Due to my history, I was very aware of my body and how to manage it, but when I had to be involved in the general cookie cutter, old school fitness sessions, which happened a lot, and still does in this day and age, even at the highest level of cricket, this was the time when I got injured the most. And yes, this drove me up the wall!!!! But with all of these constant learning experiences that I had from my regular setbacks throughout my career, I now have very strong thoughts on what I would tell my 16 year old self, when I was starting out on how to push my body to the physical limits to see how good I could be, while reducing the risk of having the injuries that I did.

My playbook that I believe everyone should use:

  1. As a 16 year old, do the same amount of pilates for your core strength development as you would with your general strength development – as core strength is the foundation to your whole body balance

  2. Do yoga every day, as this has been life changing for me since I got introduced to it 5 years ago – the theory of keeping the length in your muscles and neural pathways as your muscles and neural pathways get shorter with strength work and old age, makes complete and utter sense

  3. Only do cricket specific strength exercises without loading up your back and knees with heavy squats, dead lifts etc that put way to much unnecessary load through the areas that can be career ending if degeneration starts

  4. Only do cricket specific fitness outside of steady state runs for general body load. For example, as a fast bowler, doing fitness sessions around your run up length instead of the standard 200m and 400m efforts as well as the not cricket specific 2km time trials.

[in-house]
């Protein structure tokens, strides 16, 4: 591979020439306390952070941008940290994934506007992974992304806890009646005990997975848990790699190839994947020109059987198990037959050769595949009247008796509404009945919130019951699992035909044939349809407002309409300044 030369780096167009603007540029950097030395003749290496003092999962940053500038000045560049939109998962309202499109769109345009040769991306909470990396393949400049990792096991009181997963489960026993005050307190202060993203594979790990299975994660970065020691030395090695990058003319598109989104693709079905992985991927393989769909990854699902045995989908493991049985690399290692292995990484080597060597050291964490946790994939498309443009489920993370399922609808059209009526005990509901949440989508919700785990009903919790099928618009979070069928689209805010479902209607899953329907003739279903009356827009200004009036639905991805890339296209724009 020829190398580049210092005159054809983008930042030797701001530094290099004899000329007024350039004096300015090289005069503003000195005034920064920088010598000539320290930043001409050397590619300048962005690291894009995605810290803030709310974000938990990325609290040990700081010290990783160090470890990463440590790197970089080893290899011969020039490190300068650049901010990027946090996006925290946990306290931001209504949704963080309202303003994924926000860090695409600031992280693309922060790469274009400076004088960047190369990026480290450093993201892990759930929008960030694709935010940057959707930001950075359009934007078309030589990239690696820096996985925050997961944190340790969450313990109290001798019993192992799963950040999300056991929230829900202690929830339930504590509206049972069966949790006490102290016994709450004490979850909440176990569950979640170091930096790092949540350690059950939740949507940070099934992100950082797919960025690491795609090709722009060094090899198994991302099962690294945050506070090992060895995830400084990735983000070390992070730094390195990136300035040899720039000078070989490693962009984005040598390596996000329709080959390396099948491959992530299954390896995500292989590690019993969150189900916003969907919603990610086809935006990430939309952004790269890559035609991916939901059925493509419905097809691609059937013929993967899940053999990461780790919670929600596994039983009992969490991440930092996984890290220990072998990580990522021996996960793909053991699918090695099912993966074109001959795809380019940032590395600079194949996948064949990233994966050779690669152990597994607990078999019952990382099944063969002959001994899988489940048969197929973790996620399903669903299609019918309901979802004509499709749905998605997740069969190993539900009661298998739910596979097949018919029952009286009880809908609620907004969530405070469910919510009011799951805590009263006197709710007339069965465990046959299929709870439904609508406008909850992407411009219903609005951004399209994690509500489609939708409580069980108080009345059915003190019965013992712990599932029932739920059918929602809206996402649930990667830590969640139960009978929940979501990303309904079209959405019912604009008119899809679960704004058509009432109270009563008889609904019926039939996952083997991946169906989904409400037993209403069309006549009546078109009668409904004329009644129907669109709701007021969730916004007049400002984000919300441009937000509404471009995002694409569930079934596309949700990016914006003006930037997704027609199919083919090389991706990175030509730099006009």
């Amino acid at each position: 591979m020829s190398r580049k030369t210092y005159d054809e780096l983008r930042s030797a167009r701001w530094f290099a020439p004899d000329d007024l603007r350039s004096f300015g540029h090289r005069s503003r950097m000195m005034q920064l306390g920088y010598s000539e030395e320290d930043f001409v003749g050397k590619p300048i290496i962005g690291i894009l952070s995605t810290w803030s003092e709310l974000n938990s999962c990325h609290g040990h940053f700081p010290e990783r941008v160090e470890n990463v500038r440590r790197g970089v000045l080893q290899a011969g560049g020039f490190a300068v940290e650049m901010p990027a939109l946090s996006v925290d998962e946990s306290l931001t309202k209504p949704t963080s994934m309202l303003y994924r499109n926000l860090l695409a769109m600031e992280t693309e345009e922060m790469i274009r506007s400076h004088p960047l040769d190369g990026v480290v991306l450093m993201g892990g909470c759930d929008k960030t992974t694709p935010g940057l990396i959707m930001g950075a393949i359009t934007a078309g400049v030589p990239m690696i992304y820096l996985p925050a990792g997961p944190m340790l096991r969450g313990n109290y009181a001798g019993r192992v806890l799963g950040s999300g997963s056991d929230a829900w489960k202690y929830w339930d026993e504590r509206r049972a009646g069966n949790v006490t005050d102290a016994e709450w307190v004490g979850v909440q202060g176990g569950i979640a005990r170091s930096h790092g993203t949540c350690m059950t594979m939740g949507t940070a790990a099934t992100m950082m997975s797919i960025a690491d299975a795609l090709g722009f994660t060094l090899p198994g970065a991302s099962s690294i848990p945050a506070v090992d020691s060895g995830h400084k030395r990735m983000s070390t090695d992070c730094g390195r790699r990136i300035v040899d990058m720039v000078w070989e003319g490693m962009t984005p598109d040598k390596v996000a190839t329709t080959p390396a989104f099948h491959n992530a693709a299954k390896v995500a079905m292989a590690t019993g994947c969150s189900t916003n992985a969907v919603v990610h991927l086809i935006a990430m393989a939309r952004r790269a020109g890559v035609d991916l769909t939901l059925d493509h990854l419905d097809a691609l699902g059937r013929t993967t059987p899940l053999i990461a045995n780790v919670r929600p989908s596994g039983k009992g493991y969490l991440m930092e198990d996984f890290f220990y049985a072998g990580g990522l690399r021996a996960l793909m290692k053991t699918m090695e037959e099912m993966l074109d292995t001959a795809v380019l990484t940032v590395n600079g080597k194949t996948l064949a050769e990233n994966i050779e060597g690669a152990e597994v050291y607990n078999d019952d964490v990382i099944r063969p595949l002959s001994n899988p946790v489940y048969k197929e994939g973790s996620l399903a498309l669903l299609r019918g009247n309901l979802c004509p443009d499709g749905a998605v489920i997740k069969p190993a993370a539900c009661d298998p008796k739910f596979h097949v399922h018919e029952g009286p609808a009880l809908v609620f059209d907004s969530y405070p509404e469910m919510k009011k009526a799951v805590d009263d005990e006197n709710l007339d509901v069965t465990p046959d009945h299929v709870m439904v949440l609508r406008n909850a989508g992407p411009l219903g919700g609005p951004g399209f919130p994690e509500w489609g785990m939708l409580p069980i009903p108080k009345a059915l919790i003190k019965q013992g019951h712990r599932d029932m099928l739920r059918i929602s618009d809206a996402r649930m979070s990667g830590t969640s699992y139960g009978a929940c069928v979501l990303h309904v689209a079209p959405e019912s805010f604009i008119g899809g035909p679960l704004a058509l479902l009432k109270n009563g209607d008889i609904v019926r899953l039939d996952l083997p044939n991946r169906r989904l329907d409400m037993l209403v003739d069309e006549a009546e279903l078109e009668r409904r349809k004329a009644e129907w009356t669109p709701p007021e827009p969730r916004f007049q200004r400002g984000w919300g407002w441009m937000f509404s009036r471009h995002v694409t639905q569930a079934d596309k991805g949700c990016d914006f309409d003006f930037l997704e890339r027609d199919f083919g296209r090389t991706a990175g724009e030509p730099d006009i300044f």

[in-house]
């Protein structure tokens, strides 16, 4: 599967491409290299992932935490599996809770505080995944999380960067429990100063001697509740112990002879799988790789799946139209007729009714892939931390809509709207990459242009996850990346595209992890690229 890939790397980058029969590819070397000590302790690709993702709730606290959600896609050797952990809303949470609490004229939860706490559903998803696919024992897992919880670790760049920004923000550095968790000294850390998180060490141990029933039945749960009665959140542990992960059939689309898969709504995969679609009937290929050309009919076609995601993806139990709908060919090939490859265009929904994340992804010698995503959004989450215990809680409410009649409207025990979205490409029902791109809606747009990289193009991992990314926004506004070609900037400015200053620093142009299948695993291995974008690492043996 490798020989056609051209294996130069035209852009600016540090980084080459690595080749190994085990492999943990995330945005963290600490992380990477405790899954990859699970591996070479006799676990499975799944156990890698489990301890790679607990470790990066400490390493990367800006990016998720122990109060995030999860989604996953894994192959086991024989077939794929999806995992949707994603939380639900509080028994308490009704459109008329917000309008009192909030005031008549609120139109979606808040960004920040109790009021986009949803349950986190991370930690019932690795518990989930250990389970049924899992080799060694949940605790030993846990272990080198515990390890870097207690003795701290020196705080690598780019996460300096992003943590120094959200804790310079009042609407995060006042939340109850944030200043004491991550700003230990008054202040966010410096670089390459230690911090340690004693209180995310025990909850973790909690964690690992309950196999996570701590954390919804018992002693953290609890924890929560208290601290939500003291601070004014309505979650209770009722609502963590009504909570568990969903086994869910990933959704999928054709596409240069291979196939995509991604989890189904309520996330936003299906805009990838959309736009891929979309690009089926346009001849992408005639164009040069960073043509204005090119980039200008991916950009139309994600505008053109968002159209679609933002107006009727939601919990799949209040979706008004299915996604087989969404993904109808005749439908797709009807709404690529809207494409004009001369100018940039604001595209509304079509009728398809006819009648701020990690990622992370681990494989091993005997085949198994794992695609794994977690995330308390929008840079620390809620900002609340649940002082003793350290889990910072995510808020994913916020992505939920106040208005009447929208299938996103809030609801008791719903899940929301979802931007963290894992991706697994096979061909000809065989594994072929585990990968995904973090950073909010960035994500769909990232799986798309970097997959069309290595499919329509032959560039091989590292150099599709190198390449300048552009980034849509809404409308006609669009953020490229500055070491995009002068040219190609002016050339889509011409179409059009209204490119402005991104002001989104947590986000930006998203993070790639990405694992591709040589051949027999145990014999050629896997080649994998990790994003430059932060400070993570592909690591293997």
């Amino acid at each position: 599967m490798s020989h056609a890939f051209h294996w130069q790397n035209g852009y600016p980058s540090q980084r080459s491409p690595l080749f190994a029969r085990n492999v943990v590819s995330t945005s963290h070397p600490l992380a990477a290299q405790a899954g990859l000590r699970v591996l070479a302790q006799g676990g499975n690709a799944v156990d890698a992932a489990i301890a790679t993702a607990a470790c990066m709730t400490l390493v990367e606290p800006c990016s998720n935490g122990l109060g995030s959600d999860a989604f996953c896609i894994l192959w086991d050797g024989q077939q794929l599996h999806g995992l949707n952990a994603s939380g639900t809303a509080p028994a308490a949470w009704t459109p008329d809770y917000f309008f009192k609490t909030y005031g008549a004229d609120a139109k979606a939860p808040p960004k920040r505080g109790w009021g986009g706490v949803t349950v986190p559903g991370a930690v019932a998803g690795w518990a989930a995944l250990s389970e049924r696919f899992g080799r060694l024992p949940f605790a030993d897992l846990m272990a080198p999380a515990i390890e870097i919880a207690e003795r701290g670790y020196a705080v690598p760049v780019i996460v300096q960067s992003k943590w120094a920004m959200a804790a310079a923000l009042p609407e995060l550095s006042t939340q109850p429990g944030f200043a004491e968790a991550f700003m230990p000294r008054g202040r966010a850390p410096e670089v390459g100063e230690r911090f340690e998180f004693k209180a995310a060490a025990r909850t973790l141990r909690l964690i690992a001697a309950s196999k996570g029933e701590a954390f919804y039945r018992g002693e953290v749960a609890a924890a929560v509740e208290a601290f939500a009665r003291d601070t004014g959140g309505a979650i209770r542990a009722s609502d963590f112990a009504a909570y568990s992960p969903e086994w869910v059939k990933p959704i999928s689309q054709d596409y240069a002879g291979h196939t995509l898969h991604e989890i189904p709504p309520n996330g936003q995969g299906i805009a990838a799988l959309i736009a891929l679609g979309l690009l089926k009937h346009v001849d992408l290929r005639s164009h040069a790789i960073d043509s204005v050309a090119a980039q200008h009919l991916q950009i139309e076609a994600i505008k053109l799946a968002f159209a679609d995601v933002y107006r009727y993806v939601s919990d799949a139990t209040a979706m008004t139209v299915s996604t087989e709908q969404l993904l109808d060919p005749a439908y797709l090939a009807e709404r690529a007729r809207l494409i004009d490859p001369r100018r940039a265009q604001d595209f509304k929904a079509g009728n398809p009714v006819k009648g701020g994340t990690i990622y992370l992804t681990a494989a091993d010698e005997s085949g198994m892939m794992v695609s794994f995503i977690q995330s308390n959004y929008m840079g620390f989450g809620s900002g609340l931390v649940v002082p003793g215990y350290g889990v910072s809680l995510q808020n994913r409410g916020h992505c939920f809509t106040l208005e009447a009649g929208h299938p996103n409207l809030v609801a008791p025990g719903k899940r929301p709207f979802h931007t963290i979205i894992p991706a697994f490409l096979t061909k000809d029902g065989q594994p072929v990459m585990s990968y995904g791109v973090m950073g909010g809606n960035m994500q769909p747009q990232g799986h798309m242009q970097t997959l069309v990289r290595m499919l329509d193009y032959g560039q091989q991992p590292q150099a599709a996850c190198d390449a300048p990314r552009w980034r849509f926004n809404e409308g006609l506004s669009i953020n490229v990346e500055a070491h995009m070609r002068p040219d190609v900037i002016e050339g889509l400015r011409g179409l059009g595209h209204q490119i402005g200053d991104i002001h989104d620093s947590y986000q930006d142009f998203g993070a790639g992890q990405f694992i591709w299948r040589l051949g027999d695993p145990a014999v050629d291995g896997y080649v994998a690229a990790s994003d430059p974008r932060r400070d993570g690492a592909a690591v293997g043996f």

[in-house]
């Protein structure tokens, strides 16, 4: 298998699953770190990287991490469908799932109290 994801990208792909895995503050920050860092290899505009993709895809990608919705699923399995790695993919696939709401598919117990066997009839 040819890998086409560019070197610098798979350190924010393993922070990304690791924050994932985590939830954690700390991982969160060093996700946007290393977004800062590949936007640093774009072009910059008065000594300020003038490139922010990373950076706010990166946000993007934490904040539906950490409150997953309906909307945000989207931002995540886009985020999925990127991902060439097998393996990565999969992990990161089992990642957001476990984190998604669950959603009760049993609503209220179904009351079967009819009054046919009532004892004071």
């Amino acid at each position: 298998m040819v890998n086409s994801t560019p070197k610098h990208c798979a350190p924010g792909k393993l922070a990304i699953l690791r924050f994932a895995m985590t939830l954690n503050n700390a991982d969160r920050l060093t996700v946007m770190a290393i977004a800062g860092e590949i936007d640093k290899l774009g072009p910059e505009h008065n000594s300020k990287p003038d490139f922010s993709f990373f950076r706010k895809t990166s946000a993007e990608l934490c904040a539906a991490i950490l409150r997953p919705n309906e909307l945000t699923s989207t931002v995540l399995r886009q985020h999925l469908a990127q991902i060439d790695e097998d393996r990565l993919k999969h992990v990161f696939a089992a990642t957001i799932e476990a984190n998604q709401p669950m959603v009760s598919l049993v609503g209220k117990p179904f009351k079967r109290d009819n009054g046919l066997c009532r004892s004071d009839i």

5. Ensure that your skill development was the absolute priority, with your time split spent on skill and fitness development never creeping over 50/50 – Nowadays, the young cricketers coming through, I would say their skill to fitness split at times is a disturbing 30/70 – cricket is a skill based game, no matter how strong and fit you are, if you haven’t got great skills, then, well, you won’t be a cricketer for long.

  6. Ensure that you never go into a game fatigued due to your training workload in the lead up to a game

  7. Rest and recovery are as important as your physical and technical development – outside of game time

  8. Read and apply Tom Brady’s Method fitness training book – These exercises need to be cricket specific movements which I will be uploading in a tutorial very soon – Click on this affiliate link to download the book now.*

  9. Wearing the best shoes on the market to play and train in – For me Asics are easily the best on the market for running and cricket specific shoes. My choice is Gel-Nimbus for Running and Gel-300 Not Out for Bowling and Gel-ODI for Batting. Use the T20STARS discount code to get a 10% discount on every purchase.*

  10. Use Koda Electrolyte Tablets to ensure that you never ever cramp – like…..ever – A more detailed blog on cramping will be coming soon – Click on this affiliate link to buy them now with a 10% discount.*

  11. Compression Tights – Long tights for bowling/fielding and Short tights for batting

Note – I just want you to know that I am affiliated with the above linked products. Please understand that my recommendations are based on a deep experience of using these products to be the best cricketer I can be. I recommend these to people like you as I know they work, because I have used them throughout my career with great effect.